Carrie Fisher was my second cousin.
I never met her. I had emailed a few times over my writer-lifetime, but to the best of my knowledge she had nothing to do with her father, Eddie Fisher’s family. I was never looking for a high-profile connection, just a regular one. I never expected a reply, and the relationship had again been relegated to party banter and Amy-trivia. (It’s about all I’ve got!)
Her grandfather, Joe Fisher, was my grandmother’s, Mollie Tisch’s, oldest sibling. Joe changed his name to Fisher from Tisch. The sisters, Pearl, Bertha, and Mollie, changed their names when they married, as women did back then (and some still do). Her famous father, Eddie Fisher, was my mother’s first cousin, and he grew up in Philadelphia like everyone else in our family, before his left coast/Debbie Reynolds/Elizabeth Taylor life.
During high school I interviewed Aunt Bertha about their trip to America from Russia in 1913. My grandmother was about four and Uncle Joe was a teenager. The story I remember most fondly is how Uncle Joe’s hat flew off in the wind. No more hat for Uncle Joe – which was a big deal for an Orthodox Jew with no way to cover his head. I have always been interested in the plight of Eastern European immigrants, and wrote my senior college thesis on Sunday New York Times Editorials’ On Eastern European Immigrants in 1910. Or something like that. I don’t remember exactly, but I do know I used MICROFILM to read these editorials. I think I got a B. Or I like to think I got a B.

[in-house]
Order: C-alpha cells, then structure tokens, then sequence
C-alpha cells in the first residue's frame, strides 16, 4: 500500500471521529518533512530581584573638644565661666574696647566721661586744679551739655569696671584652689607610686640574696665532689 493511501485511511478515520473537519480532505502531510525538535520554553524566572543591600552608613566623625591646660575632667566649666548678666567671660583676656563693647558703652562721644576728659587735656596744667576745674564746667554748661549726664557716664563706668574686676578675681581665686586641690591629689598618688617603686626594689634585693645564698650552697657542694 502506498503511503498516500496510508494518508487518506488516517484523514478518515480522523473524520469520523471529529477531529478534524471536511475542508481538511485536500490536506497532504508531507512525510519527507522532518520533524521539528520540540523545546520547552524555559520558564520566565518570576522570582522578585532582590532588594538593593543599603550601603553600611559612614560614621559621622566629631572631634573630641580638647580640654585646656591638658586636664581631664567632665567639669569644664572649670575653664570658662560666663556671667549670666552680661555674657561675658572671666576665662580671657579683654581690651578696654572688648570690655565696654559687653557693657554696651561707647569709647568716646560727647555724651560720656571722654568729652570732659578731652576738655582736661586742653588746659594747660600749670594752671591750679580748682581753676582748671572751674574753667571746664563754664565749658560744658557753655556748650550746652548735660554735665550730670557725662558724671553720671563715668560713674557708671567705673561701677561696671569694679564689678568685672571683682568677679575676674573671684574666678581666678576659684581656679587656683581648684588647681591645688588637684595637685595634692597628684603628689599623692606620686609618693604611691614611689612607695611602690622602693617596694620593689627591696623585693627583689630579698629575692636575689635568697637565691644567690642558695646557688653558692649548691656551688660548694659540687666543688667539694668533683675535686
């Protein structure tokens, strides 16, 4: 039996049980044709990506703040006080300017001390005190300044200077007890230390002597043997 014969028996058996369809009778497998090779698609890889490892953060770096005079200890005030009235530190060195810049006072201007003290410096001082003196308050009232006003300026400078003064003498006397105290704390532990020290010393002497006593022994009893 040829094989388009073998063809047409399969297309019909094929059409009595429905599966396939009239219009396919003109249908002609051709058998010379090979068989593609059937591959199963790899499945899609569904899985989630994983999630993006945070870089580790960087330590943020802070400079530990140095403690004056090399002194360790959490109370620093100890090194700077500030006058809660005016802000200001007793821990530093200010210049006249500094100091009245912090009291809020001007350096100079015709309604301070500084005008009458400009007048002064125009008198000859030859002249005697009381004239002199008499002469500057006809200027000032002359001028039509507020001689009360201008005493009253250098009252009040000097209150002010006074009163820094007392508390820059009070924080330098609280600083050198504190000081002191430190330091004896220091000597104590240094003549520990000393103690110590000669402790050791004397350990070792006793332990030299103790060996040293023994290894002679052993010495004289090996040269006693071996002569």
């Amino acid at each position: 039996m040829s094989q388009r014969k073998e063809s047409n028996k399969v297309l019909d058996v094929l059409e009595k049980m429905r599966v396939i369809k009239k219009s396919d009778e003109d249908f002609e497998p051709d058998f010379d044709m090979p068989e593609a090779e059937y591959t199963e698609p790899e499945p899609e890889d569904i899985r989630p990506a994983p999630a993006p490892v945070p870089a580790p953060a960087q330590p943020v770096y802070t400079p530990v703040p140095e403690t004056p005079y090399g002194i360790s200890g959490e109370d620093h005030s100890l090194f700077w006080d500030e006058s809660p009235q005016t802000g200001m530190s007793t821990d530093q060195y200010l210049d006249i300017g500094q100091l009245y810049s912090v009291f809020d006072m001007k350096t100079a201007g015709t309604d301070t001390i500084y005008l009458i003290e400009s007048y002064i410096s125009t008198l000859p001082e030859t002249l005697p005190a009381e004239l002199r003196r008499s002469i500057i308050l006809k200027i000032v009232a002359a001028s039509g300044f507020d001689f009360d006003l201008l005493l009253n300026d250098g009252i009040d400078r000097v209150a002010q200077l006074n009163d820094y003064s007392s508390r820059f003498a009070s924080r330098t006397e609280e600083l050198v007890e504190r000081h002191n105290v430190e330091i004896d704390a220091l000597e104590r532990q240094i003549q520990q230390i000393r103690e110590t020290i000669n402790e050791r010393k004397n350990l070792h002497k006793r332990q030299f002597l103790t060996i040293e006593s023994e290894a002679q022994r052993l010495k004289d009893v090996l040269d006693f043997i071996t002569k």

Anyway, what does this have to do with writing?
As you know, I’m writing book 4 and it’s set in South Haven, Michigan. No, that has nothing to do with huddled masses yearning to breathe free. But…in the early 1900s through 1930s, families from Chicago and Milwaukee—mostly Jewish families—arrived in South Haven, Michigan via steamship on Lake Michigan. The same kind of steamship that likely carried the Tisch family from Russia to America.
Just the other day I was contemplating a prologue (shoot me, I know) about how Boop’s ancestors found themselves on the Southwestern Michigan shore in the early 1900s. I was thinking about little girls standing on a steamship, wondering what was going to happen next.
I know my grandmother’s story. Now I can’t wait to write the rest of Boop’s!
Happy New Year, friends!
PS I didn’t have to stretch too far to circle back to WF with this one, did I?
PPS Here’s a photo I’m using as inspiration for 18 year old Betty (better known as Boop). Ignore the palm trees.